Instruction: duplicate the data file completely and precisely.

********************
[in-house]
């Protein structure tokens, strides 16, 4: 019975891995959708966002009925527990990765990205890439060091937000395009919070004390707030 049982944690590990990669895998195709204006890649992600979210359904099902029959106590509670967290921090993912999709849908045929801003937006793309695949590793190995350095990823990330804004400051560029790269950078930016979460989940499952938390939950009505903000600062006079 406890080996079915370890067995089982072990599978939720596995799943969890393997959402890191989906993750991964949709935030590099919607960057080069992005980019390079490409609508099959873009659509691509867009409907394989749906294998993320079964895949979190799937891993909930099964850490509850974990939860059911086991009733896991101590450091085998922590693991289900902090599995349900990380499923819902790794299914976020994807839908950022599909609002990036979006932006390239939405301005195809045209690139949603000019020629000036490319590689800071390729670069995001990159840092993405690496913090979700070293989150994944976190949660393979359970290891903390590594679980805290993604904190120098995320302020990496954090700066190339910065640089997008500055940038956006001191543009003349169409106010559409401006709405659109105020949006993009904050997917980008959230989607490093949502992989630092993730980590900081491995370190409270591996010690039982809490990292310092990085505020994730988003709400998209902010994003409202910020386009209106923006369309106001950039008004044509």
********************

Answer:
[in-house]
């Protein structure tokens, strides 16, 4: 019975891995959708966002009925527990990765990205890439060091937000395009919070004390707030 049982944690590990990669895998195709204006890649992600979210359904099902029959106590509670967290921090993912999709849908045929801003937006793309695949590793190995350095990823990330804004400051560029790269950078930016979460989940499952938390939950009505903000600062006079 406890080996079915370890067995089982072990599978939720596995799943969890393997959402890191989906993750991964949709935030590099919607960057080069992005980019390079490409609508099959873009659509691509867009409907394989749906294998993320079964895949979190799937891993909930099964850490509850974990939860059911086991009733896991101590450091085998922590693991289900902090599995349900990380499923819902790794299914976020994807839908950022599909609002990036979006932006390239939405301005195809045209690139949603000019020629000036490319590689800071390729670069995001990159840092993405690496913090979700070293989150994944976190949660393979359970290891903390590594679980805290993604904190120098995320302020990496954090700066190339910065640089997008500055940038956006001191543009003349169409106010559409401006709405659109105020949006993009904050997917980008959230989607490093949502992989630092993730980590900081491995370190409270591996010690039982809490990292310092990085505020994730988003709400998209902010994003409202910020386009209106923006369309106001950039008004044509």